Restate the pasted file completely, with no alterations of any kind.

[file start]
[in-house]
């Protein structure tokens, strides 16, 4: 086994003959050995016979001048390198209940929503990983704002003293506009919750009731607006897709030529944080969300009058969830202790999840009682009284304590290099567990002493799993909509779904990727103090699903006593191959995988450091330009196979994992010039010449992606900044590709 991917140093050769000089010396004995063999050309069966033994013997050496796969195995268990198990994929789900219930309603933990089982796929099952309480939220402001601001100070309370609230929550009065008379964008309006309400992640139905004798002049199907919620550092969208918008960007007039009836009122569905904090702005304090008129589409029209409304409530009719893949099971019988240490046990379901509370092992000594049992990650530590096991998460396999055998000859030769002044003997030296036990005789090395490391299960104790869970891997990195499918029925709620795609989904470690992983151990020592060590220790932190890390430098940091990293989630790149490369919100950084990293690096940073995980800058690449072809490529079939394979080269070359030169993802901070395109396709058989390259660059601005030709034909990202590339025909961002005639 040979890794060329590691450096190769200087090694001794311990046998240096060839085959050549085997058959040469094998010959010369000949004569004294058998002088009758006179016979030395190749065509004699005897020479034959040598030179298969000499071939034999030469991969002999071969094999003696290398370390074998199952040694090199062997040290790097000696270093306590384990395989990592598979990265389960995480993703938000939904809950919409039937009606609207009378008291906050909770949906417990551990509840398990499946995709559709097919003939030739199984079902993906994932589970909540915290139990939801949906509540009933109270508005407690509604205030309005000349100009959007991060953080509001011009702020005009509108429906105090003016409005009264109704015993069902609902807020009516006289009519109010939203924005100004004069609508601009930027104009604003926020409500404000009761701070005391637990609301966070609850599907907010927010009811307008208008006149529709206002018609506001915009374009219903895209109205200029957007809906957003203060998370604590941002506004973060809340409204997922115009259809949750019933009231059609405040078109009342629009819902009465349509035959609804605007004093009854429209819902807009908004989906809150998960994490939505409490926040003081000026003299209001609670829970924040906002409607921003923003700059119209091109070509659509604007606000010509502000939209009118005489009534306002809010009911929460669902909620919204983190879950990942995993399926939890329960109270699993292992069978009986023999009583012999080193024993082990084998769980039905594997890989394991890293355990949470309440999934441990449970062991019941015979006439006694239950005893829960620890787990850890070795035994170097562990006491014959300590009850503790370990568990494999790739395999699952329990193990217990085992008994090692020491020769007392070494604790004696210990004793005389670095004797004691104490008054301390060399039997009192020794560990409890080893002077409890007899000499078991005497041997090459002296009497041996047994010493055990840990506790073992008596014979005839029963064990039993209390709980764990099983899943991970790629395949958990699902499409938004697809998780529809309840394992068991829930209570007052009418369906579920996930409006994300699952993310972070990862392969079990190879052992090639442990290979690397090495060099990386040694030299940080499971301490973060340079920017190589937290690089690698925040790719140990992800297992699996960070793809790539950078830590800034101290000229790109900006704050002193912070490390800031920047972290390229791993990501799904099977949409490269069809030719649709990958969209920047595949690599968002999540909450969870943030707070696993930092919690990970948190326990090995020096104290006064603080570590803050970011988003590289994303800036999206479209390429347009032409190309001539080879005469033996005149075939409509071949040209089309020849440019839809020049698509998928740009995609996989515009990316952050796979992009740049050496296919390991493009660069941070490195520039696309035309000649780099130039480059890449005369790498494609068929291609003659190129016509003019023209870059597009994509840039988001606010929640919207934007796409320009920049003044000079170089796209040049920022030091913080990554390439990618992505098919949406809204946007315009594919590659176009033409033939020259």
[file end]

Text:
[in-house]
């Protein structure tokens, strides 16, 4: 086994003959050995016979001048390198209940929503990983704002003293506009919750009731607006897709030529944080969300009058969830202790999840009682009284304590290099567990002493799993909509779904990727103090699903006593191959995988450091330009196979994992010039010449992606900044590709 991917140093050769000089010396004995063999050309069966033994013997050496796969195995268990198990994929789900219930309603933990089982796929099952309480939220402001601001100070309370609230929550009065008379964008309006309400992640139905004798002049199907919620550092969208918008960007007039009836009122569905904090702005304090008129589409029209409304409530009719893949099971019988240490046990379901509370092992000594049992990650530590096991998460396999055998000859030769002044003997030296036990005789090395490391299960104790869970891997990195499918029925709620795609989904470690992983151990020592060590220790932190890390430098940091990293989630790149490369919100950084990293690096940073995980800058690449072809490529079939394979080269070359030169993802901070395109396709058989390259660059601005030709034909990202590339025909961002005639 040979890794060329590691450096190769200087090694001794311990046998240096060839085959050549085997058959040469094998010959010369000949004569004294058998002088009758006179016979030395190749065509004699005897020479034959040598030179298969000499071939034999030469991969002999071969094999003696290398370390074998199952040694090199062997040290790097000696270093306590384990395989990592598979990265389960995480993703938000939904809950919409039937009606609207009378008291906050909770949906417990551990509840398990499946995709559709097919003939030739199984079902993906994932589970909540915290139990939801949906509540009933109270508005407690509604205030309005000349100009959007991060953080509001011009702020005009509108429906105090003016409005009264109704015993069902609902807020009516006289009519109010939203924005100004004069609508601009930027104009604003926020409500404000009761701070005391637990609301966070609850599907907010927010009811307008208008006149529709206002018609506001915009374009219903895209109205200029957007809906957003203060998370604590941002506004973060809340409204997922115009259809949750019933009231059609405040078109009342629009819902009465349509035959609804605007004093009854429209819902807009908004989906809150998960994490939505409490926040003081000026003299209001609670829970924040906002409607921003923003700059119209091109070509659509604007606000010509502000939209009118005489009534306002809010009911929460669902909620919204983190879950990942995993399926939890329960109270699993292992069978009986023999009583012999080193024993082990084998769980039905594997890989394991890293355990949470309440999934441990449970062991019941015979006439006694239950005893829960620890787990850890070795035994170097562990006491014959300590009850503790370990568990494999790739395999699952329990193990217990085992008994090692020491020769007392070494604790004696210990004793005389670095004797004691104490008054301390060399039997009192020794560990409890080893002077409890007899000499078991005497041997090459002296009497041996047994010493055990840990506790073992008596014979005839029963064990039993209390709980764990099983899943991970790629395949958990699902499409938004697809998780529809309840394992068991829930209570007052009418369906579920996930409006994300699952993310972070990862392969079990190879052992090639442990290979690397090495060099990386040694030299940080499971301490973060340079920017190589937290690089690698925040790719140990992800297992699996960070793809790539950078830590800034101290000229790109900006704050002193912070490390800031920047972290390229791993990501799904099977949409490269069809030719649709990958969209920047595949690599968002999540909450969870943030707070696993930092919690990970948190326990090995020096104290006064603080570590803050970011988003590289994303800036999206479209390429347009032409190309001539080879005469033996005149075939409509071949040209089309020849440019839809020049698509998928740009995609996989515009990316952050796979992009740049050496296919390991493009660069941070490195520039696309035309000649780099130039480059890449005369790498494609068929291609003659190129016509003019023209870059597009994509840039988001606010929640919207934007796409320009920049003044000079170089796209040049920022030091913080990554390439990618992505098919949406809204946007315009594919590659176009033409033939020259």